Date of Award
Master of Science
Food Science and Technology
Doris H. D'Souza
Federico M. Harte, Gina M. Pighetti
Human noroviruses (HNoV) have been implicated in gastrointestinal outbreaks associated with fruits and juices. Virus survival studies and non-thermal inactivation technologies that maintain nutritional and sensory attributes of juices are needed. In the absence of culturable HNoV, cultivable murine norovirus (MNV-1) and feline calicivirus (FCV-F9) surrogates are used. This study aimed to (1) determine HNoV surrogate survival in juices (orange juice (OJ) and pomegranate juice (PJ)), juice blends (OJ-PJ), and milk over 21 days at refrigeration; (2) determine high pressure homogenization (HPH) effects alone on HNoV surrogates in milk, OJ, OJ-PJ blend or with an emulsifier (lecithin) for FCV-F9 and MNV-1 in milk and OJ; (3) determine HNoV surrogate survival in blueberry juice (BJ) after 21 days at refrigeration and HPH inactivation. Our results showed no reduction of MNV-1 after 21 days in OJ and milk, but 1.4 log reduction in PJ and complete reduction after 7 days in OJ-PJ. FCV-F9 was completely reduced after 14 days in OJ and PJ; by ~3 logs after 21 days in milk, and completely reduced after 1 day in OJ-PJ. MS2 was reduced by ~1.28 log in OJ and <1 log in>milk, PJ, or OJ-PJ after 21 days. At 300 MPa HPH, FCV-F9 in milk and OJ was reduced by ≥4 log10PFU/ml and MNV-1 in milk by ~1.3 log and negligibly in OJ. In PJ-OJ, FCV-F9 was completely reduced at 250 MPa. At 300 MPa in PJ-OJ, MNV-1 and MS2 showed 1.78 and 4.1 log10PFU/ml reduction. FCV-F9 showed complete reduction in OJ or milk combined with lecithin at 300 MPa. Thus, juice-blends and lecithin aid in viral reduction by HPH. In BJ, FCV-F9 was undetectable after 1 day while MNV-1showed minimal reduction after 21 days and MS2 was undetectable after 7 days. FCV-F9, MNV-1, and MS2 survived after 21 days in PBS. FCV-F9 and MS2 showed complete reduction after minimal homogenization pressures in BJ. Overall, milk was the most protective media for HPH and virus survival. These viral survival patterns that aid in foodborne viral transmission can be used in quantitative viral risk assessment studies along with HPH to prevent/control virus outbreaks.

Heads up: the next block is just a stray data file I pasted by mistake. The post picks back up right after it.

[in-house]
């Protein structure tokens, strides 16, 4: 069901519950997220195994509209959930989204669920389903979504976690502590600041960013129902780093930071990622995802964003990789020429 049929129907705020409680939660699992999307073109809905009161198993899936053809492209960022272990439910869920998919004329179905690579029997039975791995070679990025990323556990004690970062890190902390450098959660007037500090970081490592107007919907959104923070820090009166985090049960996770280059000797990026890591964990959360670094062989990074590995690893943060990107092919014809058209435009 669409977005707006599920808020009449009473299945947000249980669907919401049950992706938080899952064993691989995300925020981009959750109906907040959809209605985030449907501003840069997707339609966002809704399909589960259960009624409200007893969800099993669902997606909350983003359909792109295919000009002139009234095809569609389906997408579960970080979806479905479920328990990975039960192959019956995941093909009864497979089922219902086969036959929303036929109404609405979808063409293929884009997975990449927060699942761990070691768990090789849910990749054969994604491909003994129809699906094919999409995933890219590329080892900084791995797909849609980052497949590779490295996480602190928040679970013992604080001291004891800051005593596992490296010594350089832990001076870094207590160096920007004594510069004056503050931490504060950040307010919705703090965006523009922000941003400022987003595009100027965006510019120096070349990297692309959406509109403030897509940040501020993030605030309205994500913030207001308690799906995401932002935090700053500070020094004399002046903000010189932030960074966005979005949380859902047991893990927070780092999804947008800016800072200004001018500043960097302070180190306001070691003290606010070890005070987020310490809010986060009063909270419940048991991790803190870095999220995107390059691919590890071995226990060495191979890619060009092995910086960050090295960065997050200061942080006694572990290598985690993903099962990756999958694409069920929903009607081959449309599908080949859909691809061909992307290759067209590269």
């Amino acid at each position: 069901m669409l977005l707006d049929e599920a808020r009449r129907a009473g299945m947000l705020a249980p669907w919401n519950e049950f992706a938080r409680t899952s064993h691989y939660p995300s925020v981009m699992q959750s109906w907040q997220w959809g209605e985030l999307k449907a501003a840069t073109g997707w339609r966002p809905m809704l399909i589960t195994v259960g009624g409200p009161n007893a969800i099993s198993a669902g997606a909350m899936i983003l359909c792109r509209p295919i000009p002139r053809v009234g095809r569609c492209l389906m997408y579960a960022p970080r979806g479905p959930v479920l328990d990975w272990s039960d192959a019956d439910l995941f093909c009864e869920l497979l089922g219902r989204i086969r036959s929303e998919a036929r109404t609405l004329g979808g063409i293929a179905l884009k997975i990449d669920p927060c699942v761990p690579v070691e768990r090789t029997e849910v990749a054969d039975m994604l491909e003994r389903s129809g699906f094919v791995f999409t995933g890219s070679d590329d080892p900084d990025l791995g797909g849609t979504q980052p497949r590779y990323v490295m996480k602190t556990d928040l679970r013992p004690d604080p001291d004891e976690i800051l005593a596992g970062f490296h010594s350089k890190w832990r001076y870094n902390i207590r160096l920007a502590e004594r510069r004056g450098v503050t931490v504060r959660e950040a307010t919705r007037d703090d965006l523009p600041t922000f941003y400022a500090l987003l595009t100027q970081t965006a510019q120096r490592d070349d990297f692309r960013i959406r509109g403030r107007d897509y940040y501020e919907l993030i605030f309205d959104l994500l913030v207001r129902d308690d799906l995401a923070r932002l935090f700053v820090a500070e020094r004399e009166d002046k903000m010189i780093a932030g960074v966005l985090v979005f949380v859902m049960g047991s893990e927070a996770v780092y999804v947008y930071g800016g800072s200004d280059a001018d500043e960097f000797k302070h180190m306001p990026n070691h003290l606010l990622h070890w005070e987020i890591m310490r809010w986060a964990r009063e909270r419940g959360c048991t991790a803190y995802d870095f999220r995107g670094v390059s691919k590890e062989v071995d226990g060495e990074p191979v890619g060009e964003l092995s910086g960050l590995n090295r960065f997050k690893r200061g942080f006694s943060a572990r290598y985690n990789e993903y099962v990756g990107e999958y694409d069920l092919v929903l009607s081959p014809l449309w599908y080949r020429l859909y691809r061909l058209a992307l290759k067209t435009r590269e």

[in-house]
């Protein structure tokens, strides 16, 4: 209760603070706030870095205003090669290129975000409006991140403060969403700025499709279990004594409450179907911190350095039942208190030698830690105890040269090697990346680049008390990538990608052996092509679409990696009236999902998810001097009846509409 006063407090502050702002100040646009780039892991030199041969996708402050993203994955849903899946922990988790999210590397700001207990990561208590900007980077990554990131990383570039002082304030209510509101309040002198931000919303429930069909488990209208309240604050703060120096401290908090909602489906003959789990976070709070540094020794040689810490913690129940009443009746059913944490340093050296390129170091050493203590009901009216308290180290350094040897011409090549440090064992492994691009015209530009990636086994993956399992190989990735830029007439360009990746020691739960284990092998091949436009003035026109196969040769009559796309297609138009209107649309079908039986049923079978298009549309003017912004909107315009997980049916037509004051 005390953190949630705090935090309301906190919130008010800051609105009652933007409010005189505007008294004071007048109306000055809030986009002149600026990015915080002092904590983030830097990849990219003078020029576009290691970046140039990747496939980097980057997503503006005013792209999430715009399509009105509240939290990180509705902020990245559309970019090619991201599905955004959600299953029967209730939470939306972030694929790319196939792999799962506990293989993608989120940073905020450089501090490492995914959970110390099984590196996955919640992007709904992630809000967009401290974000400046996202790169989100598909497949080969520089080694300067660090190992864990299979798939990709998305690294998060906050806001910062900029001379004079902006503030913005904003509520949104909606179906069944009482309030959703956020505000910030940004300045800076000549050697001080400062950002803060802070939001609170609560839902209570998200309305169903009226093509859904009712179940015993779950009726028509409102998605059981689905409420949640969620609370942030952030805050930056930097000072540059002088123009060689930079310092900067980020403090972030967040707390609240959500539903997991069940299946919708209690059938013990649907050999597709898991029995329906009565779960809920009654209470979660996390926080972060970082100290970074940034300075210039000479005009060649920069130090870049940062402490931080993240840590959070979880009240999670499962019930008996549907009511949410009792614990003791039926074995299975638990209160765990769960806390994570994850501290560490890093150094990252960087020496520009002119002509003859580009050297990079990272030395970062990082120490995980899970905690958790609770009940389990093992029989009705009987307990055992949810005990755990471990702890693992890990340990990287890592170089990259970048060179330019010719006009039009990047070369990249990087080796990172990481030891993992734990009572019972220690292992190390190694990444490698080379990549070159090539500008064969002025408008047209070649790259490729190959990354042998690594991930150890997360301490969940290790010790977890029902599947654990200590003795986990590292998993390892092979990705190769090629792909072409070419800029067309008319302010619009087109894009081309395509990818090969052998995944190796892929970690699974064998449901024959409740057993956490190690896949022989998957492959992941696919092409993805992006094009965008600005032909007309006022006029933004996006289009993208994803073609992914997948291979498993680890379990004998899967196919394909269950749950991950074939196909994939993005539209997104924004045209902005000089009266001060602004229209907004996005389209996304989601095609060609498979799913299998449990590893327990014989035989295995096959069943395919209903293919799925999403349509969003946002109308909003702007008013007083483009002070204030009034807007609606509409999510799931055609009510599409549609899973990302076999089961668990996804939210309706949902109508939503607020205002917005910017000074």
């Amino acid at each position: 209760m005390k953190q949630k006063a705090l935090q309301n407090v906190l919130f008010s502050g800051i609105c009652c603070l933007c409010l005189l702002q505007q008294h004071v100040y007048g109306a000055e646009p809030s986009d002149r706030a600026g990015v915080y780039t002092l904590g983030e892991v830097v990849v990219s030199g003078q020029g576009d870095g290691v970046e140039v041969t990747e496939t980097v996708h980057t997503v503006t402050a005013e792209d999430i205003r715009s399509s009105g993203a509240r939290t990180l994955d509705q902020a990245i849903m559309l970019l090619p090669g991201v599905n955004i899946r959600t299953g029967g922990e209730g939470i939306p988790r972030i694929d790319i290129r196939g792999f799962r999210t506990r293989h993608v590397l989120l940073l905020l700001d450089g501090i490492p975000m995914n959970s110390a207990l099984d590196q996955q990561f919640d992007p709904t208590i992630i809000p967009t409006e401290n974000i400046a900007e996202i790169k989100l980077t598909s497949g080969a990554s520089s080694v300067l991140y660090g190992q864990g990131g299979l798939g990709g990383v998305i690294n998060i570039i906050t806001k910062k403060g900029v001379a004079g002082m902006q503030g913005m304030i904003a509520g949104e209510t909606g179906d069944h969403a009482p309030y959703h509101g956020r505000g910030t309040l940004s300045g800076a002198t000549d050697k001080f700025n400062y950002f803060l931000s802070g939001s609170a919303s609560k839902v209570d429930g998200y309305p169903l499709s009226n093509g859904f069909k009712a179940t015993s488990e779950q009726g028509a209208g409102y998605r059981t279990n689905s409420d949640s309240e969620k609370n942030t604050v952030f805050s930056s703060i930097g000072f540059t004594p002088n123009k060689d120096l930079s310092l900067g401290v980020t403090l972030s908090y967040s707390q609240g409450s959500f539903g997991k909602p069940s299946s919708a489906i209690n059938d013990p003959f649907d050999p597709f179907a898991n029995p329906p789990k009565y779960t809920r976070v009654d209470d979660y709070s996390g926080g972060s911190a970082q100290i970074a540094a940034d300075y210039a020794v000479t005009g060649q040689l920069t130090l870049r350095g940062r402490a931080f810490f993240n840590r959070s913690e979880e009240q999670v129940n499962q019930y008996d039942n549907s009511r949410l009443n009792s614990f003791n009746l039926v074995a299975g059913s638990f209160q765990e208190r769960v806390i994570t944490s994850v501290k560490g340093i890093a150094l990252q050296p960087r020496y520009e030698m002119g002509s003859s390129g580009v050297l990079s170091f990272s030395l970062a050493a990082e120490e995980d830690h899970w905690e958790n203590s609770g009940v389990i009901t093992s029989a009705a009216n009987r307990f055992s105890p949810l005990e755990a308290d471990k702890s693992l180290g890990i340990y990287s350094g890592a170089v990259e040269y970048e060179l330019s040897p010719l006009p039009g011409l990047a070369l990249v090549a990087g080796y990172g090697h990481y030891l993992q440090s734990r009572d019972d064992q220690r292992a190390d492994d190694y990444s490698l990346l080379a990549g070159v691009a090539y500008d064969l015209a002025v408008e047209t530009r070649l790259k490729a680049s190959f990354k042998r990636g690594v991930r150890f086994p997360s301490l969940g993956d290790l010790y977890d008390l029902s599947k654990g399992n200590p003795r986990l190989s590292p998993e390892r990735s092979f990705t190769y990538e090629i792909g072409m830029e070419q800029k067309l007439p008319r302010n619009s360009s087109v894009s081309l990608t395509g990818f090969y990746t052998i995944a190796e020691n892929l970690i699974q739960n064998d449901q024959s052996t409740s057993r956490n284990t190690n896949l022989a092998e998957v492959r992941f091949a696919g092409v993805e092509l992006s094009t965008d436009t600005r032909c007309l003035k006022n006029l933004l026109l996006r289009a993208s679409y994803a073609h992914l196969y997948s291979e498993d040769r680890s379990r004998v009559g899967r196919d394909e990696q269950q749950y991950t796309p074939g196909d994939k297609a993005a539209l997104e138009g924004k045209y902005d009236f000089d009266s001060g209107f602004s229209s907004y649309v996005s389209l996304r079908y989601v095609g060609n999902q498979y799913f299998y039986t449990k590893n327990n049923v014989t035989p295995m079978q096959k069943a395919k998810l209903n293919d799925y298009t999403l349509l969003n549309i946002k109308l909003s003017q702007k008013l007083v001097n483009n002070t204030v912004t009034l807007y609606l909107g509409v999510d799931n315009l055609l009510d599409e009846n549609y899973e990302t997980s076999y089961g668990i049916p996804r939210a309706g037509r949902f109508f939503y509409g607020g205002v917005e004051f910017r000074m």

Horm, Katie Marie, "Survival of Human Norovirus Surrogates In Juices and their Inactivation Using Novel Methods. " Master's Thesis, University of Tennessee, 2011.